The Monmouth College artifact collection is filled with items that Native Americans used every day to survive and thrive. The collection is located on the top floor of the Hewes Library in a display case. But the selected few that are on display is only the tip of the iceberg. There are actually about 10,000 different artifacts in the collection, all of which students can use for hands on research. This essay is about the Native American artifact collection and an influential tribe who lived near the ground every Monmouth College student walks on.
Monmouth College’s artifact collection was donated in 2010 by an anonymous donor. The collection includes many different artifacts such as arrowheads, spears, pottery, and many more. According to Dr. Kristian Lorenzo, an archaeology professor at Monmouth College, the oldest piece is believed to be around 13,000-14,000 years old (Lorenzo). This piece is an arrowhead called a “clovis point.” Professor Lorenzo does not like putting a price tag on artifacts but he speculates that the collection is valued at approximately $50,000. Considering this was donated by an anonymous donor, this was certainly an outstanding gift. Dr. Lorenzo reports the donor’s only request was that the artifact collection be used to enhance knowledge and not to just sit in the display case. Monmouth students who are taking archeology or history can study these historical items hands-on by using techniques to catalog the artifacts (Lorenzo).
Although many of these artifacts may be familiar to us such as arrowheads, some are rare. Larry Conrad, who is an archeologist and retired Western Illinois University professor, describes one of the artifacts “ . . . a nutting stone that I have only seen two other times in my half-century of western Illinois archaeology” (McNamara, 2). Dr. Lorenzo states that there is no way to actually confirm where any of these artifacts actually came from. But as Lorenzo and the Monmouth students look through every piece, they can slowly start to narrow it down to possible tribes the artifacts belonged to.
An influential tribe near Monmouth College that easily could have used these artifacts was the Peorias. They were based out of Peoria, Illinois just about fifty miles away from Monmouth. The Peorias were one of the first tribes to help the European pilgrims with scouting and hunting in the Midwest (‘Peoria”). For doing this, the Americans promised them safety as long as the Peorias kept helping them (“Peoria”). This divided the tribes into two different categories, nativists and pragmatists (Wagner, 23). The nativist wanted to preserve the traditions the Native Americans had been using for centuries while the pragmatists would use the Euro-American tools, clothes, and beliefs to maintain survival (Wagner, 23).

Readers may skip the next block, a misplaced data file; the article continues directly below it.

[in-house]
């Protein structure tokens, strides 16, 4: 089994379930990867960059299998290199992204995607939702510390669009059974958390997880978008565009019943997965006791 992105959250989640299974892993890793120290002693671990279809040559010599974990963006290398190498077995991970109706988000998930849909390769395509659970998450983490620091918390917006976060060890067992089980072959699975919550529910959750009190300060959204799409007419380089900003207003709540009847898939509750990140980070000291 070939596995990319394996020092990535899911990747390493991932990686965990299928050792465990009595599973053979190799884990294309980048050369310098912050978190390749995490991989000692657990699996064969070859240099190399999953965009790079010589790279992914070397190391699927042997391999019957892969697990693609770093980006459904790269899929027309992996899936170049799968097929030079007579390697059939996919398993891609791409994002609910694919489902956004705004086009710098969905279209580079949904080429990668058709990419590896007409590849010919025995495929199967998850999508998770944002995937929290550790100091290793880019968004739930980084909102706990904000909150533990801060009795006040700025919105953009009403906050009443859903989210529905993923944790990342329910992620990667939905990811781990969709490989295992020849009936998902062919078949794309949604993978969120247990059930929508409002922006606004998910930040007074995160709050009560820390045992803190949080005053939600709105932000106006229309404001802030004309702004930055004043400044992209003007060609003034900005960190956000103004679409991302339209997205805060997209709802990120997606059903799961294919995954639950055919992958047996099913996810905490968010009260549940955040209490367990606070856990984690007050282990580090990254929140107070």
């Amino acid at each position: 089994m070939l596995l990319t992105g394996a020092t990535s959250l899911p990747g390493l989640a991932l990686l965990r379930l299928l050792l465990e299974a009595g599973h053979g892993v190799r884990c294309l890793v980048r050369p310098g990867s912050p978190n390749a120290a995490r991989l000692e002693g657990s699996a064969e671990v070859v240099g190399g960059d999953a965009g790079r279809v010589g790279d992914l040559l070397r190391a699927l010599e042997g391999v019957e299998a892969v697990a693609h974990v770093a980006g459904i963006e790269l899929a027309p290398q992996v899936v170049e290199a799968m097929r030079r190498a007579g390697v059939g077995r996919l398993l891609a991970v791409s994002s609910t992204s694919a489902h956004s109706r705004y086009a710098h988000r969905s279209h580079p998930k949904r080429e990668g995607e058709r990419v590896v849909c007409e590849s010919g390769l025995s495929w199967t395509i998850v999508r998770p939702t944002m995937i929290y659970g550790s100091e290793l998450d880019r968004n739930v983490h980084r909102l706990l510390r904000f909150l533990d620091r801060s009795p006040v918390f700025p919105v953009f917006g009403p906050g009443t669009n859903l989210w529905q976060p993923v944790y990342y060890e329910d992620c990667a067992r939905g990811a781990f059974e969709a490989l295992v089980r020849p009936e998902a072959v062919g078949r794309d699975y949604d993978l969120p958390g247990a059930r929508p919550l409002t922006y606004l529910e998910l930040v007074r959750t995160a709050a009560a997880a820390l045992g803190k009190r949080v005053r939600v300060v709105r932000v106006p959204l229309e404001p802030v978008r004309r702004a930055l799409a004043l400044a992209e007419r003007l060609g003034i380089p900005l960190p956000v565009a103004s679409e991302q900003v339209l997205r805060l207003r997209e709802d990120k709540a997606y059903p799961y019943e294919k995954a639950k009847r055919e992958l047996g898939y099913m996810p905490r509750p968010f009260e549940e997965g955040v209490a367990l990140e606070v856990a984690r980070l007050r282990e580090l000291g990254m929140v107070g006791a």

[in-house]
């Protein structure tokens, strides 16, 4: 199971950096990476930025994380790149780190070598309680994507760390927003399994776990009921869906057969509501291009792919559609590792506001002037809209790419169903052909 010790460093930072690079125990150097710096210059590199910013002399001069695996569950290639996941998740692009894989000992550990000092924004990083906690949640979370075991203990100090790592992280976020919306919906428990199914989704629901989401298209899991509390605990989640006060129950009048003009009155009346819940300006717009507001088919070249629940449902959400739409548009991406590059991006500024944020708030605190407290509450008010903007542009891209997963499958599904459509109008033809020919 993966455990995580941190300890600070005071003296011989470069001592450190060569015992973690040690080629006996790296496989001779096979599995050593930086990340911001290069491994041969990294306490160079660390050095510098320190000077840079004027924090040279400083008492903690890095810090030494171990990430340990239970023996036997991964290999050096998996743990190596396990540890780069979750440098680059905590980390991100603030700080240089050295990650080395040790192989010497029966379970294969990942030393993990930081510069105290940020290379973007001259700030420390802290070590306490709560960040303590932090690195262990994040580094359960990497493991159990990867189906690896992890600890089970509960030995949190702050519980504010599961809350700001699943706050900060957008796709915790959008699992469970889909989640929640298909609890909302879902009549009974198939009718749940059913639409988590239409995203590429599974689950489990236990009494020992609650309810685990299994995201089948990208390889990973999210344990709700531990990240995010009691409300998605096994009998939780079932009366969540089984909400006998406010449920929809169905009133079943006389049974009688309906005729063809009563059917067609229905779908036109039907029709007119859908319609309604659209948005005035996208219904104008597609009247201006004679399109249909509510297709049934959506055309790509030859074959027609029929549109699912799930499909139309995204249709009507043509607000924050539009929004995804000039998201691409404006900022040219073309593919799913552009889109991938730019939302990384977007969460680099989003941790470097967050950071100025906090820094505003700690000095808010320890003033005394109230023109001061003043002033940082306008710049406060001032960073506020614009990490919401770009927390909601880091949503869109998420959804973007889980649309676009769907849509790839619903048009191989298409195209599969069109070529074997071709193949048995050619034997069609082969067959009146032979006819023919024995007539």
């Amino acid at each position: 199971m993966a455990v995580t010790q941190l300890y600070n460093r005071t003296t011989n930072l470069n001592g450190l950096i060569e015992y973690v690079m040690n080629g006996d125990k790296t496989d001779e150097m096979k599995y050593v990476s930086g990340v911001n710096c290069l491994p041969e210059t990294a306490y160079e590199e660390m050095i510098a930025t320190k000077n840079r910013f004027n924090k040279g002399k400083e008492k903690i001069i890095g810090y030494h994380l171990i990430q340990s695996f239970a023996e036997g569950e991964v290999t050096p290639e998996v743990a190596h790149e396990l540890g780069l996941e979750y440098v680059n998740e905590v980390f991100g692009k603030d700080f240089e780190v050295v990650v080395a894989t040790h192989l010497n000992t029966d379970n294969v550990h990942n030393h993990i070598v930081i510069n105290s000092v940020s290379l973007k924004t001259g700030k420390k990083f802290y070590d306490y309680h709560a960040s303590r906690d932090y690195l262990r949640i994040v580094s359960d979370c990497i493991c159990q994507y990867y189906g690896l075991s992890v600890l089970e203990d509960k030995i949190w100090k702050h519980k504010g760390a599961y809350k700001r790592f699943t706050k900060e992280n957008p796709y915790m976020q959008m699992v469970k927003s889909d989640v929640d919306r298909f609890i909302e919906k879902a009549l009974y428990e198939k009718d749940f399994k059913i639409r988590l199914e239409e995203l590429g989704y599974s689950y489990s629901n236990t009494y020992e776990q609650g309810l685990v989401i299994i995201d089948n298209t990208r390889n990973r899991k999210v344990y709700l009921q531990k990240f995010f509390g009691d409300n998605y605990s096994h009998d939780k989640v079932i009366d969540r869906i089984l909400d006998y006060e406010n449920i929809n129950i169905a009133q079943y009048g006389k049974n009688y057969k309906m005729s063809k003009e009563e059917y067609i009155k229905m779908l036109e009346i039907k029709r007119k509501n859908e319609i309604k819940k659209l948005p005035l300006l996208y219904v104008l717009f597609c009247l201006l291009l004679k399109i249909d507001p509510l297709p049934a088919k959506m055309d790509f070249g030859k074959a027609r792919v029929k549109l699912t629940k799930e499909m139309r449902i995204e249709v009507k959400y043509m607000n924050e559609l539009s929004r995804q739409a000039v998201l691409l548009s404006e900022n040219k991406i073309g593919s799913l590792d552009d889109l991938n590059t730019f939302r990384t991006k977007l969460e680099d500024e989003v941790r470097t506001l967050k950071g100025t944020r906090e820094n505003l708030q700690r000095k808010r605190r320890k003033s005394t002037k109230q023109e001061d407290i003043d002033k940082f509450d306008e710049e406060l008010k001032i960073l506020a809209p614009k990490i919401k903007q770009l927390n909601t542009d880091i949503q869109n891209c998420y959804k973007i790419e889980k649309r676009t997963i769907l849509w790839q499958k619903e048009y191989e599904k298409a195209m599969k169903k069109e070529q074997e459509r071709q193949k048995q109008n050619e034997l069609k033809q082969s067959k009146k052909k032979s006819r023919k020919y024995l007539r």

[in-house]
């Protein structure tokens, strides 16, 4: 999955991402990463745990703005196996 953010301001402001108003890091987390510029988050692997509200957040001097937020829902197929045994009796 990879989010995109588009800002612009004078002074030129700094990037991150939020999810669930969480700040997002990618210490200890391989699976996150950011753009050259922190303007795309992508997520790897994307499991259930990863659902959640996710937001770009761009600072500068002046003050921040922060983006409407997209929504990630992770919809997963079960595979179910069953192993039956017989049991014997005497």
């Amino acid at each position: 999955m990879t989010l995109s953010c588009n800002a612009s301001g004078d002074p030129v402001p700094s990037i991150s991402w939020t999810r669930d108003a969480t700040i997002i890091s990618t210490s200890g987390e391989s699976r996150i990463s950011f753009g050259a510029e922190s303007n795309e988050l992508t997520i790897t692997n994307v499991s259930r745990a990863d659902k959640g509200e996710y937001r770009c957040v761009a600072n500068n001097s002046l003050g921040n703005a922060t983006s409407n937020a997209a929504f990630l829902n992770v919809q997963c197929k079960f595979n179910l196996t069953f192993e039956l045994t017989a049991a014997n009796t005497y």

Many nativist tribes would do anything to keep their way of life, even if it involved war and death. The Peorias, however, were pragmatist, and tried to work with the Europeans. In the end, this strategy did not work. After many treaties, the Illinois tribes eventually began to be pushed out completely. Europeans first forced tribes to the west side of the Mississippi river, then into Missouri and Kansas, and finally into Oklahoma (‘Peoria”). By this time, the Peorias were not much of a tribe anymore. They were down to about 163 adults and children (“Peoria”).
In conclusion, the fact that we have some of this history being preserved in Monmouth College is truly remarkable. This Native American artifact collection can increase our understanding of tribes such as the Peorias and many more in this region. Students and visitors should take advantage of this unique collection that continuously enhances the student's knowledge every day in the classrooms here at Monmouth College.